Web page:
The importance of Zaleukos' laws (which, as it's handed down, were admired by the whole Greek world) is exceptional because for the first time the laws were written and so they were took away from the arbitrary use which the judges of the ancient ages made of them; and this fact was underlined by Strabo who said that: "While once the task to determine the punishment was entrusted to the judges, Zaleukos determined that in the codex itself". So that the punishment had to be the same for everyone and noticed to all.
 
Unfortunately, the corpus of the laws hasn't reached our age and nowadays we know only few of those laws thanks to their quotation in some works of the ancient writers, such as Cicero, Polybius, Stobaeus, etc. The ones that reached our days are listed at the end of this section.
 
Don't be stunned by their harshness, in any case these laws are more than 25 centuries old, and for the age in which they were issued, they were "modern" laws and, in some cases (i.e. the prohibition to own slaves), they were ahead of their time of many centuries; besides the fact that they were written was a better warranty for the people, during an age in which the law was more an instrument in favour of the well-off classes than one of the basic and essential principle of a society which today we could call civil.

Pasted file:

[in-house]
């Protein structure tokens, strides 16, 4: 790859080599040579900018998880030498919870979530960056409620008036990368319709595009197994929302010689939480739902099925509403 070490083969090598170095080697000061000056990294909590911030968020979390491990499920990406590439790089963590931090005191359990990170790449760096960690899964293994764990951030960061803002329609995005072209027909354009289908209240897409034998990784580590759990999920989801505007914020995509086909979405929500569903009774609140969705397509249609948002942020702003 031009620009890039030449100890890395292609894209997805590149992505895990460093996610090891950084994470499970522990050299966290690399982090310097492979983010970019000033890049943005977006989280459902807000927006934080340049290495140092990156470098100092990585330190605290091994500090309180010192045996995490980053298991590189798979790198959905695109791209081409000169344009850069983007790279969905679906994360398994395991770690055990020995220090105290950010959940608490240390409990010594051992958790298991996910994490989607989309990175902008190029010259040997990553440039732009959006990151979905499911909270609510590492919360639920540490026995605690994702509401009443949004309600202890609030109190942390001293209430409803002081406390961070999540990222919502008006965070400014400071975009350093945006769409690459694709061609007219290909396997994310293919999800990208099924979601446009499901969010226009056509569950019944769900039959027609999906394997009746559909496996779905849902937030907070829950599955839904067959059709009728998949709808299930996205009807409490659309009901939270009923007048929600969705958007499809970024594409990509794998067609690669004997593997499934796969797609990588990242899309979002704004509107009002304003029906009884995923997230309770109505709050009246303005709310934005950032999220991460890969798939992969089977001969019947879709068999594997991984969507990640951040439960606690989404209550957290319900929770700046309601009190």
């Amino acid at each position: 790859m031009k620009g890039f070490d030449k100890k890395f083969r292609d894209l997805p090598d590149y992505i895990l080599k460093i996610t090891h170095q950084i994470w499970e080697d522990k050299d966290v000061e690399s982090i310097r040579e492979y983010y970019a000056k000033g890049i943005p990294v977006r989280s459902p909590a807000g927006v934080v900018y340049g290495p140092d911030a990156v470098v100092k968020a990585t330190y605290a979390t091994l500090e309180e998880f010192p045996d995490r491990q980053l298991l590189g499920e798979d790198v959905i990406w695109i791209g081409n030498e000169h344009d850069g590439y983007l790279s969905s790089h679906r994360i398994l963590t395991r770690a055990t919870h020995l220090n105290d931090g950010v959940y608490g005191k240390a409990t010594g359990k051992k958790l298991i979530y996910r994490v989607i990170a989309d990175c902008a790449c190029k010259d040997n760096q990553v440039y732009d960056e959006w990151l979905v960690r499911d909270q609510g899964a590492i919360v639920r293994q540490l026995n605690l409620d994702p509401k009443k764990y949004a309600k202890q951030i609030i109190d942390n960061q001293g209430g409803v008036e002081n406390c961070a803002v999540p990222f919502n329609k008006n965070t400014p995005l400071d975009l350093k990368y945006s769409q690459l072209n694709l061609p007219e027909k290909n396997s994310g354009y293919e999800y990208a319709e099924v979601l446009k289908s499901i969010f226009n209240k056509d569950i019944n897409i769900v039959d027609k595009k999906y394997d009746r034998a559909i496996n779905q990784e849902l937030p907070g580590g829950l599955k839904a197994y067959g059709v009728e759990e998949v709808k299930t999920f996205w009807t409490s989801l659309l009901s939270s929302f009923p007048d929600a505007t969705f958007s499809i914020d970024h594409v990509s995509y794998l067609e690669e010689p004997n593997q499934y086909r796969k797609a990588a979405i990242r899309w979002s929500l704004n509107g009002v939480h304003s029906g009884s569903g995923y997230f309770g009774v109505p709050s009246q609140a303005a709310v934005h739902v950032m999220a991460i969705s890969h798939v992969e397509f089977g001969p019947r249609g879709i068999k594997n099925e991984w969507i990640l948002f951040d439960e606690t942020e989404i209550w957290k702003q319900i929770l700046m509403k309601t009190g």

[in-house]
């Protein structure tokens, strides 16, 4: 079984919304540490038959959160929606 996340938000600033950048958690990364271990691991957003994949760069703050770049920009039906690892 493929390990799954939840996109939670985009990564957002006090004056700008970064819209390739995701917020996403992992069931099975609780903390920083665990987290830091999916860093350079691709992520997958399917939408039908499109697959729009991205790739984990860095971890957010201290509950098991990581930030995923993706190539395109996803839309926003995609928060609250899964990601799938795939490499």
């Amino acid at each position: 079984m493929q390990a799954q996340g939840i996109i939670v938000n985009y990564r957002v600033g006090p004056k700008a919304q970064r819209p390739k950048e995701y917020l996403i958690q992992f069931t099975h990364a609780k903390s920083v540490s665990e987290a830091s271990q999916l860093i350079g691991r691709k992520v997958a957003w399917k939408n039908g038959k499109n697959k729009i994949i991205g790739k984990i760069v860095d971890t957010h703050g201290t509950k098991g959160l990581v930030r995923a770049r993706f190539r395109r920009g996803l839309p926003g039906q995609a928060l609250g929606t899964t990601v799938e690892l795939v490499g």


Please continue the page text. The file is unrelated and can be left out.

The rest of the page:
The strongly conservative nature of these laws allowed the city of Locri Epizephyrii to thrive for a long time and they were enforced even for the centuries following the death of their creator: Zaleukos, the first western lawgiver.

  

THE LAWS
(The 14 fragments of the corpus which reached our age)
 

 
 1. NO ONE CAN ALIENATE HIS PROPERTY, UNLESS HE HAD SOME PUBLICLY ACKNOWLEDGED MISFORTUNE
 

 
 2. TO THE LOCRIANS IS NOT ALLOWED TO OWN SLAVES
 

 
 3. THE ADULTERERS MUST BE DEPRIVED OF BOTH EYES
 

 
 4. IT IS PROHIBITED TO THE WOMEN TO WEAR GOLDEN AND SILK GARMENTS AND TO ADORN THEMSELVES WITH REFINEMENT IF IT'S NOT TO GET MARRIED
 

 
 5. MARRIED WOMEN MUST WEAR WHITE GARMENTS WHILE THEY WALK WITH SERVANTS IN FORUM AND THEY MUST BE FOLLOWED BY A MAID. UNMARRIED WOMEN CAN WEAR GARMENTS OF VARIOUS COLOURS
 

 
 6. IT'S PROHIBITED TO CARRY ARMS WHILE TAKING PART TO A SENATE MEETING
 

 
 7. MUST BE SENTENCED TO A FINE HIM WHO ASKED FOR NEWS RETURNING FROM DISTANT LANDS
 

 
 8. MUST BE SENTENCED TO DEATH THE INVALID WHO DRANK SOME WINE AGAINST MEDICAL ADVICE
 

 
 9. IT IS PROHIBITED TO MOURN SOMEONE'S DEATH; ON THE CONTRARY, AFTER THE BURIAL,  IT IS MANDATORY TO HOLD A BANQUET
 

 
10. IT IS PROHIBITED TO BEGIN A LEGAL ACTION BETWEEN TWO PERSONS IF PREVIOUSLY IT WAS NOT ATTEMPTED A RECONCILIATION
 

 
11. IT IS NECESSARY TO PREVENT FOOD SELLING IF IT IS NOT MADE BY THE SAME PRODUCERS
 

 
12. THE THIEF MUST BE SENTENCED TO DEATH
 

 
13. MUST BE POKED OUT AN EYE TO WHOM POKED OUT SOMEONE ELSE'S EYE
 

 
14. HE WHO PROPOSES TO THE CITY ASSEMBLY THE REFORM OR THE SUBSTITUTION OF AN IN-FORCE LAW MUST KEEP A NOOSE AROUND THE NECK READY TO CHOKE HIM IF THE BILL WILL NOT BE ACCEPTED